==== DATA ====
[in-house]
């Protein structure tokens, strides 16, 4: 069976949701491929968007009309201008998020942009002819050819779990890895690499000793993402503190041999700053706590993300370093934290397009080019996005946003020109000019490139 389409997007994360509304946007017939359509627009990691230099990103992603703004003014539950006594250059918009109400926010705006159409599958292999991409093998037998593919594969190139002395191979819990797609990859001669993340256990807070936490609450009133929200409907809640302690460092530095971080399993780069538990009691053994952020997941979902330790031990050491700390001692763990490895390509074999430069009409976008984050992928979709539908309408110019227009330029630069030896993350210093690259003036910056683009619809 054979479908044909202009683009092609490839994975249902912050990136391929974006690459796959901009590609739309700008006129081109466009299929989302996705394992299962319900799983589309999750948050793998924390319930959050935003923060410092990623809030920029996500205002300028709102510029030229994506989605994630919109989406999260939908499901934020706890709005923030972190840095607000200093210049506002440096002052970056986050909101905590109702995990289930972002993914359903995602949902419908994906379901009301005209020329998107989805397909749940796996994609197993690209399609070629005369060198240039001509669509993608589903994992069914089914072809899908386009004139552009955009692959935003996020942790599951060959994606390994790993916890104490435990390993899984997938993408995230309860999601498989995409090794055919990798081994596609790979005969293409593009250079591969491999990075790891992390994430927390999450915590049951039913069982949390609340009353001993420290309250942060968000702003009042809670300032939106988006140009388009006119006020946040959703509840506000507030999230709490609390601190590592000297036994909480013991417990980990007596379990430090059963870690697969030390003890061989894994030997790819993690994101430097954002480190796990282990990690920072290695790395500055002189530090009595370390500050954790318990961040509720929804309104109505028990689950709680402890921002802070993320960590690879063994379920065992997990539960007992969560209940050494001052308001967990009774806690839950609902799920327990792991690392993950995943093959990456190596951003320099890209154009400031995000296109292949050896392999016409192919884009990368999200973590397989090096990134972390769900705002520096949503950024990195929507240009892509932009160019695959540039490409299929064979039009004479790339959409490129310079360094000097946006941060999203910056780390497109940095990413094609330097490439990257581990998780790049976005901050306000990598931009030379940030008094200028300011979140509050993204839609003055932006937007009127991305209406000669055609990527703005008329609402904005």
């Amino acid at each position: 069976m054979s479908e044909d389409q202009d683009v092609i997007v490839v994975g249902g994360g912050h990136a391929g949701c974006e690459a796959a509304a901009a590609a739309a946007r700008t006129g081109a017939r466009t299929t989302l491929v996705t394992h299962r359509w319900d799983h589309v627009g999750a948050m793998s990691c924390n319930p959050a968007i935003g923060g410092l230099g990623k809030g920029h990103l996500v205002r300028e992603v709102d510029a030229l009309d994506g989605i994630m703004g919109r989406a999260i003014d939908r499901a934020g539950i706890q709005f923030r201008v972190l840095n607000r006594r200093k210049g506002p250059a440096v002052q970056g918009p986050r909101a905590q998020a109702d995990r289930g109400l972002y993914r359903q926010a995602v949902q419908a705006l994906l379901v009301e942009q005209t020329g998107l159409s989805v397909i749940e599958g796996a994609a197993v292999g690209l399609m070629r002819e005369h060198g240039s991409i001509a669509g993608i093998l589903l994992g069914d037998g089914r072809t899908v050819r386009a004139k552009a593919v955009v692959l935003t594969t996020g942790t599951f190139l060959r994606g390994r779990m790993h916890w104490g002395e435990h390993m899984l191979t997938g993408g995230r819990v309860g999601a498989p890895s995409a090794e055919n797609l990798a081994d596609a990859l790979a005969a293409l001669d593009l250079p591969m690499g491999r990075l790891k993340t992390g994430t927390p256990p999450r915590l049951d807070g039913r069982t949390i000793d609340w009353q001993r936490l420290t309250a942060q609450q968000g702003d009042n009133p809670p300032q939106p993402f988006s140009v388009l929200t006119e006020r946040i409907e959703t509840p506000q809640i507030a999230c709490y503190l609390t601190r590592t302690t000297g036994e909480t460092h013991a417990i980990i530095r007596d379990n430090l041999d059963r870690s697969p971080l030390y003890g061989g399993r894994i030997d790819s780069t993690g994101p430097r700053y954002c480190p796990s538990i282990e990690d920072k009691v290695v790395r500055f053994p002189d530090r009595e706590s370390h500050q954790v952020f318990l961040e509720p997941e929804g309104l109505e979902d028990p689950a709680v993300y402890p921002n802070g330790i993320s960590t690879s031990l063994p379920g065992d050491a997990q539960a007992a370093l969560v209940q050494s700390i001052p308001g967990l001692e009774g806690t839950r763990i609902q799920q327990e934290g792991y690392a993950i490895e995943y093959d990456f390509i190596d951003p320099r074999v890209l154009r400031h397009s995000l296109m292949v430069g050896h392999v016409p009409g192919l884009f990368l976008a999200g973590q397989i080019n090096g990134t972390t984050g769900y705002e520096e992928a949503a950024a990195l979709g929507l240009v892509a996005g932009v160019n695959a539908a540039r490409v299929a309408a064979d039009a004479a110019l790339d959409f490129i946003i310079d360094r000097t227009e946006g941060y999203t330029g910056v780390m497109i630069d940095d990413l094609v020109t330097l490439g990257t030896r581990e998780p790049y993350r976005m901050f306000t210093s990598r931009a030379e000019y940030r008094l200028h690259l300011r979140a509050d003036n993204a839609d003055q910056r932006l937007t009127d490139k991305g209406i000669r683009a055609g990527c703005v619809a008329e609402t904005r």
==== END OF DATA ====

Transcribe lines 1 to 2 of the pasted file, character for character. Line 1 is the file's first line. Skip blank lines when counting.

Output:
[in-house]
């Protein structure tokens, strides 16, 4: 069976949701491929968007009309201008998020942009002819050819779990890895690499000793993402503190041999700053706590993300370093934290397009080019996005946003020109000019490139 389409997007994360509304946007017939359509627009990691230099990103992603703004003014539950006594250059918009109400926010705006159409599958292999991409093998037998593919594969190139002395191979819990797609990859001669993340256990807070936490609450009133929200409907809640302690460092530095971080399993780069538990009691053994952020997941979902330790031990050491700390001692763990490895390509074999430069009409976008984050992928979709539908309408110019227009330029630069030896993350210093690259003036910056683009619809 054979479908044909202009683009092609490839994975249902912050990136391929974006690459796959901009590609739309700008006129081109466009299929989302996705394992299962319900799983589309999750948050793998924390319930959050935003923060410092990623809030920029996500205002300028709102510029030229994506989605994630919109989406999260939908499901934020706890709005923030972190840095607000200093210049506002440096002052970056986050909101905590109702995990289930972002993914359903995602949902419908994906379901009301005209020329998107989805397909749940796996994609197993690209399609070629005369060198240039001509669509993608589903994992069914089914072809899908386009004139552009955009692959935003996020942790599951060959994606390994790993916890104490435990390993899984997938993408995230309860999601498989995409090794055919990798081994596609790979005969293409593009250079591969491999990075790891992390994430927390999450915590049951039913069982949390609340009353001993420290309250942060968000702003009042809670300032939106988006140009388009006119006020946040959703509840506000507030999230709490609390601190590592000297036994909480013991417990980990007596379990430090059963870690697969030390003890061989894994030997790819993690994101430097954002480190796990282990990690920072290695790395500055002189530090009595370390500050954790318990961040509720929804309104109505028990689950709680402890921002802070993320960590690879063994379920065992997990539960007992969560209940050494001052308001967990009774806690839950609902799920327990792991690392993950995943093959990456190596951003320099890209154009400031995000296109292949050896392999016409192919884009990368999200973590397989090096990134972390769900705002520096949503950024990195929507240009892509932009160019695959540039490409299929064979039009004479790339959409490129310079360094000097946006941060999203910056780390497109940095990413094609330097490439990257581990998780790049976005901050306000990598931009030379940030008094200028300011979140509050993204839609003055932006937007009127991305209406000669055609990527703005008329609402904005």